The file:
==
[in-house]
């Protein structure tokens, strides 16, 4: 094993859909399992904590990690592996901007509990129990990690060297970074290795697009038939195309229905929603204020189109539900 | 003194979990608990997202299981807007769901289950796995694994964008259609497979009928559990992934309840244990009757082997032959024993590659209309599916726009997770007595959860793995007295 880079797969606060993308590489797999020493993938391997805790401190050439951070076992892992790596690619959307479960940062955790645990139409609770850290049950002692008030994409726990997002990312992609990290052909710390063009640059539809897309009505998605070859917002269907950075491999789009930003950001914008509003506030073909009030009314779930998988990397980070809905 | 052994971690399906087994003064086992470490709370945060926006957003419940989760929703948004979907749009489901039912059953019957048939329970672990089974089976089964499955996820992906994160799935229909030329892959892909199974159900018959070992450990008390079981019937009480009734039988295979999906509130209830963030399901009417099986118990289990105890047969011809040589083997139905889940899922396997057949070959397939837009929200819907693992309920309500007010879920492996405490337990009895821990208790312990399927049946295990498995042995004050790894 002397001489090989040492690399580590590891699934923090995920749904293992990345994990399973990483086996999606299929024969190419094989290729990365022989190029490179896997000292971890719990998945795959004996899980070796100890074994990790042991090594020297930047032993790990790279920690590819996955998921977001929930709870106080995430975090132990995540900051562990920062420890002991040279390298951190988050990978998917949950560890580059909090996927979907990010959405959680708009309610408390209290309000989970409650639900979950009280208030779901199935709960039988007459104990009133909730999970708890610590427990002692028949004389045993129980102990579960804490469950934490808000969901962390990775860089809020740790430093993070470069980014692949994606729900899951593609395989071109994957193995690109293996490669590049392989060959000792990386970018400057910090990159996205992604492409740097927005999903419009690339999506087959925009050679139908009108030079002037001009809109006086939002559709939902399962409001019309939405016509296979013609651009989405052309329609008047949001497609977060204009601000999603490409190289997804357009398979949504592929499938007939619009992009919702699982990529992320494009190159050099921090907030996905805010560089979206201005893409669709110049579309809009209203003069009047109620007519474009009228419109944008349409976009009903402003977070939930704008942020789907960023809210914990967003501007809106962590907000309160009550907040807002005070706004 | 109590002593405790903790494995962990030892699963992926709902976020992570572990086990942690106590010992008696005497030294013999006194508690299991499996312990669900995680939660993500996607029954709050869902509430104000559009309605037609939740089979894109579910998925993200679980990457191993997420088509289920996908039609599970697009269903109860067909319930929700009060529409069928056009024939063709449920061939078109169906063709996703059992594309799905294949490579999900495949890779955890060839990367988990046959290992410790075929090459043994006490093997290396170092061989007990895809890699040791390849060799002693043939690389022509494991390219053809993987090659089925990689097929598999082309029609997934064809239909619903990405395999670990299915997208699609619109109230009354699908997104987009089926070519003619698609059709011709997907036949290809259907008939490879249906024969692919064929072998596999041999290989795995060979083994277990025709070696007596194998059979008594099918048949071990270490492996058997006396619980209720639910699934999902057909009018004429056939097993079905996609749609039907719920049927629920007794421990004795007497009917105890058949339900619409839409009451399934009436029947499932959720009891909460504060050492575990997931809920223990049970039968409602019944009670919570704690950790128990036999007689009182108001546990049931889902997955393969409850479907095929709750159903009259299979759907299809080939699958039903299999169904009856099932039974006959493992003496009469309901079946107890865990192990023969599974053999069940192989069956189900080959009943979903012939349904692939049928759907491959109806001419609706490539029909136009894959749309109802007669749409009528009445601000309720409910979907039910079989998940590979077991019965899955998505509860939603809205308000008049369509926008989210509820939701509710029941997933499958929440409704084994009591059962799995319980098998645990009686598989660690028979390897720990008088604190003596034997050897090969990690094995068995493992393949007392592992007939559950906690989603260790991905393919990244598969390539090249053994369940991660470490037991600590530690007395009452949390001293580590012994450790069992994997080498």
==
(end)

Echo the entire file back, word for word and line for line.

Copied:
[in-house]
């Protein structure tokens, strides 16, 4: 094993859909399992904590990690592996901007509990129990990690060297970074290795697009038939195309229905929603204020189109539900 | 003194979990608990997202299981807007769901289950796995694994964008259609497979009928559990992934309840244990009757082997032959024993590659209309599916726009997770007595959860793995007295 880079797969606060993308590489797999020493993938391997805790401190050439951070076992892992790596690619959307479960940062955790645990139409609770850290049950002692008030994409726990997002990312992609990290052909710390063009640059539809897309009505998605070859917002269907950075491999789009930003950001914008509003506030073909009030009314779930998988990397980070809905 | 052994971690399906087994003064086992470490709370945060926006957003419940989760929703948004979907749009489901039912059953019957048939329970672990089974089976089964499955996820992906994160799935229909030329892959892909199974159900018959070992450990008390079981019937009480009734039988295979999906509130209830963030399901009417099986118990289990105890047969011809040589083997139905889940899922396997057949070959397939837009929200819907693992309920309500007010879920492996405490337990009895821990208790312990399927049946295990498995042995004050790894 002397001489090989040492690399580590590891699934923090995920749904293992990345994990399973990483086996999606299929024969190419094989290729990365022989190029490179896997000292971890719990998945795959004996899980070796100890074994990790042991090594020297930047032993790990790279920690590819996955998921977001929930709870106080995430975090132990995540900051562990920062420890002991040279390298951190988050990978998917949950560890580059909090996927979907990010959405959680708009309610408390209290309000989970409650639900979950009280208030779901199935709960039988007459104990009133909730999970708890610590427990002692028949004389045993129980102990579960804490469950934490808000969901962390990775860089809020740790430093993070470069980014692949994606729900899951593609395989071109994957193995690109293996490669590049392989060959000792990386970018400057910090990159996205992604492409740097927005999903419009690339999506087959925009050679139908009108030079002037001009809109006086939002559709939902399962409001019309939405016509296979013609651009989405052309329609008047949001497609977060204009601000999603490409190289997804357009398979949504592929499938007939619009992009919702699982990529992320494009190159050099921090907030996905805010560089979206201005893409669709110049579309809009209203003069009047109620007519474009009228419109944008349409976009009903402003977070939930704008942020789907960023809210914990967003501007809106962590907000309160009550907040807002005070706004 | 109590002593405790903790494995962990030892699963992926709902976020992570572990086990942690106590010992008696005497030294013999006194508690299991499996312990669900995680939660993500996607029954709050869902509430104000559009309605037609939740089979894109579910998925993200679980990457191993997420088509289920996908039609599970697009269903109860067909319930929700009060529409069928056009024939063709449920061939078109169906063709996703059992594309799905294949490579999900495949890779955890060839990367988990046959290992410790075929090459043994006490093997290396170092061989007990895809890699040791390849060799002693043939690389022509494991390219053809993987090659089925990689097929598999082309029609997934064809239909619903990405395999670990299915997208699609619109109230009354699908997104987009089926070519003619698609059709011709997907036949290809259907008939490879249906024969692919064929072998596999041999290989795995060979083994277990025709070696007596194998059979008594099918048949071990270490492996058997006396619980209720639910699934999902057909009018004429056939097993079905996609749609039907719920049927629920007794421990004795007497009917105890058949339900619409839409009451399934009436029947499932959720009891909460504060050492575990997931809920223990049970039968409602019944009670919570704690950790128990036999007689009182108001546990049931889902997955393969409850479907095929709750159903009259299979759907299809080939699958039903299999169904009856099932039974006959493992003496009469309901079946107890865990192990023969599974053999069940192989069956189900080959009943979903012939349904692939049928759907491959109806001419609706490539029909136009894959749309109802007669749409009528009445601000309720409910979907039910079989998940590979077991019965899955998505509860939603809205308000008049369509926008989210509820939701509710029941997933499958929440409704084994009591059962799995319980098998645990009686598989660690028979390897720990008088604190003596034997050897090969990690094995068995493992393949007392592992007939559950906690989603260790991905393919990244598969390539090249053994369940991660470490037991600590530690007395009452949390001293580590012994450790069992994997080498």